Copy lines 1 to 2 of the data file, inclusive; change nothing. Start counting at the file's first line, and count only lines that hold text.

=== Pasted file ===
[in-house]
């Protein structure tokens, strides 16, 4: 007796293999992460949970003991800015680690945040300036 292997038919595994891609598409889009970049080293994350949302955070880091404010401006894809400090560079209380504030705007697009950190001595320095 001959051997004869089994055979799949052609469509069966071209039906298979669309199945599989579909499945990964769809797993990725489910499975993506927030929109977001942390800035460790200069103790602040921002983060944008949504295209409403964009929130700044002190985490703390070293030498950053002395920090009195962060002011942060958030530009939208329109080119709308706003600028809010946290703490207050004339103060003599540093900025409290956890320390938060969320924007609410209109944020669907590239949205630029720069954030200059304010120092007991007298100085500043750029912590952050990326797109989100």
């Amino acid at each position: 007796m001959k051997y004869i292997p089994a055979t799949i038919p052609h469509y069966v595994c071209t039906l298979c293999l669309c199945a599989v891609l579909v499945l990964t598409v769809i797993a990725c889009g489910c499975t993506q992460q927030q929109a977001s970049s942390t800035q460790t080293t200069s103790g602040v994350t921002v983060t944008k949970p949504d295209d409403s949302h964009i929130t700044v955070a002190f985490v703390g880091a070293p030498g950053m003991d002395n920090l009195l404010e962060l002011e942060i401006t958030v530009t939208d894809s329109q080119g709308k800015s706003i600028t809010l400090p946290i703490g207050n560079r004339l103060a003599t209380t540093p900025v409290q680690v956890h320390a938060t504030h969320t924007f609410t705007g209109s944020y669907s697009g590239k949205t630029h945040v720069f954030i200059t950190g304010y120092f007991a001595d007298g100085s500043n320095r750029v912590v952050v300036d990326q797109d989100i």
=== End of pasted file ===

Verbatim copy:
[in-house]
């Protein structure tokens, strides 16, 4: 007796293999992460949970003991800015680690945040300036 292997038919595994891609598409889009970049080293994350949302955070880091404010401006894809400090560079209380504030705007697009950190001595320095 001959051997004869089994055979799949052609469509069966071209039906298979669309199945599989579909499945990964769809797993990725489910499975993506927030929109977001942390800035460790200069103790602040921002983060944008949504295209409403964009929130700044002190985490703390070293030498950053002395920090009195962060002011942060958030530009939208329109080119709308706003600028809010946290703490207050004339103060003599540093900025409290956890320390938060969320924007609410209109944020669907590239949205630029720069954030200059304010120092007991007298100085500043750029912590952050990326797109989100």